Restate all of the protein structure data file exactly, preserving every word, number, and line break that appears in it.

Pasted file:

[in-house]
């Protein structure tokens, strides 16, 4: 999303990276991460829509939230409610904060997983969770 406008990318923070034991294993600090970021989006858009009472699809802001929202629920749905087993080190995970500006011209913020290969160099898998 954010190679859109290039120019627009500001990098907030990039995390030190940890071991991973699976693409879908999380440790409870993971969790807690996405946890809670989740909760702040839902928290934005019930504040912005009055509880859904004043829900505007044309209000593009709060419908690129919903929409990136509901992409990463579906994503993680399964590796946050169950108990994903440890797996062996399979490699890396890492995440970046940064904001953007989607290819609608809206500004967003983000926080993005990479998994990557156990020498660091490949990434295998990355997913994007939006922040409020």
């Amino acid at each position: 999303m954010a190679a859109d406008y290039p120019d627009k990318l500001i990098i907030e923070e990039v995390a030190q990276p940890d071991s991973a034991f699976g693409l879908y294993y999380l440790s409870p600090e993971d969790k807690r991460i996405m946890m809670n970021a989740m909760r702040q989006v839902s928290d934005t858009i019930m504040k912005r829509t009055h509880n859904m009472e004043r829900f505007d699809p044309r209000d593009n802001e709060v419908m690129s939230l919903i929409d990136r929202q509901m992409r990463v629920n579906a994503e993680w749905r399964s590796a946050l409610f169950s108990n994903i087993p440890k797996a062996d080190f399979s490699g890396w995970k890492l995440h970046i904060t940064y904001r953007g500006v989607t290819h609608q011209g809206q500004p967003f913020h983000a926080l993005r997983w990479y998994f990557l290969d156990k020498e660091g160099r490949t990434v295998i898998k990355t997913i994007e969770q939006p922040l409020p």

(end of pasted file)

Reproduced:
[in-house]
């Protein structure tokens, strides 16, 4: 999303990276991460829509939230409610904060997983969770 406008990318923070034991294993600090970021989006858009009472699809802001929202629920749905087993080190995970500006011209913020290969160099898998 954010190679859109290039120019627009500001990098907030990039995390030190940890071991991973699976693409879908999380440790409870993971969790807690996405946890809670989740909760702040839902928290934005019930504040912005009055509880859904004043829900505007044309209000593009709060419908690129919903929409990136509901992409990463579906994503993680399964590796946050169950108990994903440890797996062996399979490699890396890492995440970046940064904001953007989607290819609608809206500004967003983000926080993005990479998994990557156990020498660091490949990434295998990355997913994007939006922040409020």
């Amino acid at each position: 999303m954010a190679a859109d406008y290039p120019d627009k990318l500001i990098i907030e923070e990039v995390a030190q990276p940890d071991s991973a034991f699976g693409l879908y294993y999380l440790s409870p600090e993971d969790k807690r991460i996405m946890m809670n970021a989740m909760r702040q989006v839902s928290d934005t858009i019930m504040k912005r829509t009055h509880n859904m009472e004043r829900f505007d699809p044309r209000d593009n802001e709060v419908m690129s939230l919903i929409d990136r929202q509901m992409r990463v629920n579906a994503e993680w749905r399964s590796a946050l409610f169950s108990n994903i087993p440890k797996a062996d080190f399979s490699g890396w995970k890492l995440h970046i904060t940064y904001r953007g500006v989607t290819h609608q011209g809206q500004p967003f913020h983000a926080l993005r997983w990479y998994f990557l290969d156990k020498e660091g160099r490949t990434v295998i898998k990355t997913i994007e969770q939006p922040l409020p």